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Advocates angered by delay in passing Karina's Bill

A black rod iron fence is adorned with dolls, signs and flowers while candles and more flowers are laid on the ground.
Owen Ziliak
Chicago Sun-Times
A memorial outside the home in Chicago's Little Village where Karina Gonzalez and her daughter were shot to death, allegedly by her husband.

The legislation is aimed at taking guns from those accused of domestic violence.

Advocates had high hopes the General Assembly would pass a bill this week making it easier to get guns out of the hands of people accused of domestic violence.

But late Tuesday, the Senate president released a statement saying there likely would be no action on “Karina’s Bill,” named after Karina Gonzalez who was shot to death in her Little Village home allegedly by her husband despite an order of protection.

A spokesman for Senate President Don Harmon said several issues with the bill, including questions of enforcement, had not been resolved in time to act on the measure during the veto session.

“Upon reviewing the proposal, there were significant underlying problems,” John Patterson told the Sun-Times. “Senate President Harmon looks forward to continuing to work with ... advocates to position an effective Karina’s Law for approval in the spring.”

Advocates reacted angrily to the delay and said it could cost lives.

“There’s no excuse for their lack of action or inactivity,” said Amanda Pyron of the Network, a coalition of advocacy groups for victims of domestic violence. “There’s no reason that they couldn’t call this bill and save additional lives in Illinois, and they simply chose not to.”

RELATED: Fatal shooting of Karina Gonzalez once again highlights difficulty of seizing guns from spouse accused of abuse

State Rep. Maura Hirschauer, the lead sponsor of the bill when it passed the House, was also puzzled and discouraged.

“Advocates have been working on this issue for years,” Hirschauer told the Sun-Times. “ We worked really hard to pass it out of the House in the spring, and as it sat in the Senate, Karina Gonzalez and her daughter died.

“There are real consequences to our actions here in Springfield,” she said.

The bill would require law enforcement to remove firearms when serving an emergency order of protection. It would also clarify language allowing judges to issue a search warrant when ordering the removal of a gun in such cases.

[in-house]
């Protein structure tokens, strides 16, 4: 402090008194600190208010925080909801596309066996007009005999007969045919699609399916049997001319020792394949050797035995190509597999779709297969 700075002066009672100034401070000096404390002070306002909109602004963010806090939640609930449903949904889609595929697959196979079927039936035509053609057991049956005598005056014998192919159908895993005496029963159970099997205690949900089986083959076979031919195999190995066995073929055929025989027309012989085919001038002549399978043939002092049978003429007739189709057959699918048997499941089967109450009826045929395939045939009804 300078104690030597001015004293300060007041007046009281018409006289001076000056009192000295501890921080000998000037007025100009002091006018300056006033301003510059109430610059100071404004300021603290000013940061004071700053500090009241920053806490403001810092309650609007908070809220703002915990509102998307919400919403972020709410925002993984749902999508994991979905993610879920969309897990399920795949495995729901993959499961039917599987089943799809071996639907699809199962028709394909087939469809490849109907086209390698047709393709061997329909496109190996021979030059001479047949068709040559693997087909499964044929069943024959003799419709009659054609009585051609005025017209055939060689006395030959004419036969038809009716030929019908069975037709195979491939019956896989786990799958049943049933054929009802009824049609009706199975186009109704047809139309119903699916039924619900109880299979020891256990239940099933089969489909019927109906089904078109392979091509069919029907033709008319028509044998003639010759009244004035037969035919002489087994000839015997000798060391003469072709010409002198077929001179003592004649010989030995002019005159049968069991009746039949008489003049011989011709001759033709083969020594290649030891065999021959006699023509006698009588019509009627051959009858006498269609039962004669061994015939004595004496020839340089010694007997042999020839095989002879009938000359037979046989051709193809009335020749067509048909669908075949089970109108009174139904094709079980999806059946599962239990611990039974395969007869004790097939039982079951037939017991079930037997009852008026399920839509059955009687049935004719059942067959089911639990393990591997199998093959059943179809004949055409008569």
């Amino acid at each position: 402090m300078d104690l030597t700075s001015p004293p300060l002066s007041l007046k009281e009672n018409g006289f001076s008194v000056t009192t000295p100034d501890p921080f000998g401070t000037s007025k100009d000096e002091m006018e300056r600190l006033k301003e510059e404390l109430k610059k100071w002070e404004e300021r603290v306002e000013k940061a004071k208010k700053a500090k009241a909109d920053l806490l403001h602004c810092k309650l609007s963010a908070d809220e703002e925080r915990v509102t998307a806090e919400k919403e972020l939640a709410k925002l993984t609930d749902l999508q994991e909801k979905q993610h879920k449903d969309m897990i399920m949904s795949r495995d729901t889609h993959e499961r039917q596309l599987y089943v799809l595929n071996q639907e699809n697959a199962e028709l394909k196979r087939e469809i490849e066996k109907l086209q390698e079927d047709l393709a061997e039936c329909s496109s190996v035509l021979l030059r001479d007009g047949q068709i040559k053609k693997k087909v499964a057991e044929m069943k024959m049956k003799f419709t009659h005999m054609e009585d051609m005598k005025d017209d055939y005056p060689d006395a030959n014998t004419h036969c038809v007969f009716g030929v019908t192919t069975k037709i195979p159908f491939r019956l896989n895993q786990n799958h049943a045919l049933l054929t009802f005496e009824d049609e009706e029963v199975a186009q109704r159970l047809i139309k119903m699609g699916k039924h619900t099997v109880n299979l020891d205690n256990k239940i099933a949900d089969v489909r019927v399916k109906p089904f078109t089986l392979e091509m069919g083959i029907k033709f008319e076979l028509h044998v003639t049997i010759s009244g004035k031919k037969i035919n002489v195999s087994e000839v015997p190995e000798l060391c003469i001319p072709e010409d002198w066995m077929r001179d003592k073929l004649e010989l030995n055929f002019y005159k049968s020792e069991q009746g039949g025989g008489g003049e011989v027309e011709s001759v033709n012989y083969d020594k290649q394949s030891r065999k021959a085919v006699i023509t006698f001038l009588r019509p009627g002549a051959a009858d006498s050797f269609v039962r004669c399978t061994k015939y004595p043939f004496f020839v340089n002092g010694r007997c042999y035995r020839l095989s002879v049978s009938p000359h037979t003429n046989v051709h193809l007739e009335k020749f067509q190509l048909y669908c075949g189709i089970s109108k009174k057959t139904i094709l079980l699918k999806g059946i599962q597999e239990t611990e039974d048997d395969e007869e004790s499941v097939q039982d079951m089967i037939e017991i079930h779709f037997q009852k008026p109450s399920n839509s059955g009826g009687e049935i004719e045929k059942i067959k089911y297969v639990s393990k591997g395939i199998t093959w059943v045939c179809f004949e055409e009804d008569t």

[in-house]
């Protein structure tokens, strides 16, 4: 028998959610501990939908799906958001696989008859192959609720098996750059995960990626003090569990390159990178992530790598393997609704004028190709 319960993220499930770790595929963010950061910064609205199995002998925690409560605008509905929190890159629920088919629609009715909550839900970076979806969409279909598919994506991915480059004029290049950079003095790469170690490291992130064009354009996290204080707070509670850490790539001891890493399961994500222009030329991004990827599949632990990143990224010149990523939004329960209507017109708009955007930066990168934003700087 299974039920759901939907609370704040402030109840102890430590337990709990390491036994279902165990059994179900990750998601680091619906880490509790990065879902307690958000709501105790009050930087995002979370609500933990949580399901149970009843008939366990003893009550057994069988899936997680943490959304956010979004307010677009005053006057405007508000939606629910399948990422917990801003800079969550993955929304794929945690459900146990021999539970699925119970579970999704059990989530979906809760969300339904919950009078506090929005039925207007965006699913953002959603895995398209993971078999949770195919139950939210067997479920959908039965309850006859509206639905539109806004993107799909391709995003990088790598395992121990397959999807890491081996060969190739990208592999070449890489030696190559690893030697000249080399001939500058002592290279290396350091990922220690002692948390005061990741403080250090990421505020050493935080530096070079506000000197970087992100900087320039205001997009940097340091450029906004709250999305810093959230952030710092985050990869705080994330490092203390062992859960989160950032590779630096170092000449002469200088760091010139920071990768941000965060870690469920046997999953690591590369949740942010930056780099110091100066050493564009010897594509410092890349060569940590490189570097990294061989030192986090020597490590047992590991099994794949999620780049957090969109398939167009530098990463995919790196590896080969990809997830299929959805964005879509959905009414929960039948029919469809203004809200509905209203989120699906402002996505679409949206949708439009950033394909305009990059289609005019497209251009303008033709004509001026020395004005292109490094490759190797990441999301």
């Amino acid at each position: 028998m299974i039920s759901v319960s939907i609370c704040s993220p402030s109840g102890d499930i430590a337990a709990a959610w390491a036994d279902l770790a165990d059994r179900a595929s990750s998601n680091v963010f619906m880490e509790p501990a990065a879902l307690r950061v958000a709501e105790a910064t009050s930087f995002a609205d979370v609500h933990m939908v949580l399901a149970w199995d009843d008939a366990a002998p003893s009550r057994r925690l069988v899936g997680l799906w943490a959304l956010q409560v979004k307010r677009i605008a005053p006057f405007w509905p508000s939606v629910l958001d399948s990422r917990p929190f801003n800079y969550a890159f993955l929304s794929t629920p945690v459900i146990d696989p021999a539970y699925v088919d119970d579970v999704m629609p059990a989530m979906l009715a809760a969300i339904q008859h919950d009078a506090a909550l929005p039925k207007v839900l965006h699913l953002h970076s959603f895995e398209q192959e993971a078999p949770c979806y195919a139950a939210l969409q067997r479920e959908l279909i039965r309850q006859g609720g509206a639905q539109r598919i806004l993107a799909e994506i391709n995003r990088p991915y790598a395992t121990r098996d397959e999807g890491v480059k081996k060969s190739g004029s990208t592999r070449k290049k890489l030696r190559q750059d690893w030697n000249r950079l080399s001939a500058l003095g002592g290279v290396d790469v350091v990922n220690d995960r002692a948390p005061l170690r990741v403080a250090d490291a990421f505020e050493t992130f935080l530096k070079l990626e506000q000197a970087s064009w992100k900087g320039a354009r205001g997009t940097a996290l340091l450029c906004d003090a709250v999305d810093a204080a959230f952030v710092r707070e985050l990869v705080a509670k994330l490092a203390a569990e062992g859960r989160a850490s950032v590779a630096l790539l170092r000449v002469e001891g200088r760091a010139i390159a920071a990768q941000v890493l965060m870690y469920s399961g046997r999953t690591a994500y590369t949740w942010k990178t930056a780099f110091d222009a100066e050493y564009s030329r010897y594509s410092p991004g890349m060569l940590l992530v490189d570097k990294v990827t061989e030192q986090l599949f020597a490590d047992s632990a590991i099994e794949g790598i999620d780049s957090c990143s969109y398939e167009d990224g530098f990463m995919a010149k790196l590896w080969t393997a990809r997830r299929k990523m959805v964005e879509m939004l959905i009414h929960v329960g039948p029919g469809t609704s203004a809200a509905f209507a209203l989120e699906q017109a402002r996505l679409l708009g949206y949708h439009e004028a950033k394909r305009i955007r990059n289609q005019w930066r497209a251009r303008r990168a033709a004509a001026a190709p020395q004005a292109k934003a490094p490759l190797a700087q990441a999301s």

Currently, an order of protection revokes a person’s firearm owner’s identification card, and survivors can request a firearm be removed. But Pyron and other advocates have said enforcement is inconsistent in Illinois and “often inadequate.”

The bill aims to strengthen the current law by requiring judges to issue a gun seizure order along with an order of protection, and mandating law enforcement serve the order and seize the weapon within 48 hours.

“It’s a common sense piece of legislation,” Pryon said. “It’s a tiny technical fix, and it’s something that really should have been a no-brainer. And instead we have just been met with a stonewall.”

An adult woman takes a selfie with two children, all are smiling lightly
Karina Gonzalez, Daniela Alvarez, Jesus Emmanuel Alvarez

Prosecutors say Karina Gonzalez and her teenage daughter were shot to death in their Little Village home by her husband, who had been ordered to stay away from her.

Two weeks before the fatal shooting, Gonzalez went to court and was granted an order of protection against her husband, Jose Alvarez — citing his drinking, drug use and threats. The order automatically revoked his FOID card and banned him from the family home.

But on July 3, Alvarez was still in their home and still had his Glock 9mm when he fatally shot his wife and 15-year-old daughter and wounded his 18-year-old son, according to prosecutors.

State Sen. Celina Villanueva, a lead sponsor of the bill, acknowledged last month there was still work to be done on the issue of enforcement and implementation.

“I don’t think that anyone around the table thinks that this shouldn’t happen,” Villanueva told the Sun-Times. “There is a push at least on the Senate side to try to bring different stakeholders together to address the concerns that people might have in terms of implementation.

“How are we going to make sure that this gets done, the accountability for it, the capacity of law enforcement,” she said. “Unfortunately, that does take time.”

The Illinois State Police have the primary responsibility to remove guns when protective orders are issued, but they heavily rely on local police and sheriff’s deputies to go to a home and seize a weapon.

As of July in Cook County alone, there were nearly 30,000 outstanding cases of people whose FOID cards had been revoked but who likely still had guns.

Advocates and legislative sponsors agree time is of the essence when domestic violence is involved. A gun in the home increases the risk of homicide by 500%, according to a report from the Network.

“It’s not an over-exaggeration to say it is life and death, the intersection of firearms and domestic violence,” Hirschauer said. ”We need to clarify it for judges and law enforcement to keep people safe.”

Advocates believe the issue has become even more pressing as the U.S. Supreme Court prepares to rule on a federal law that prohibits the possession of firearms by people subject to domestic violence restraining orders. The U.S. Supreme Court heard oral arguments in that case Tuesday in Washington, D.C.

Karina’s Bill would ensure Illinois residents had protections in place even if the federal law were to be overturned, advocates argue.

“Illinois could be a leader and lead in survivor safety in the same way that we’ve led in reproductive justice, and we’re choosing not to when there’s support for the vote,” Pyron said. “It’s just enormously frustrating.”

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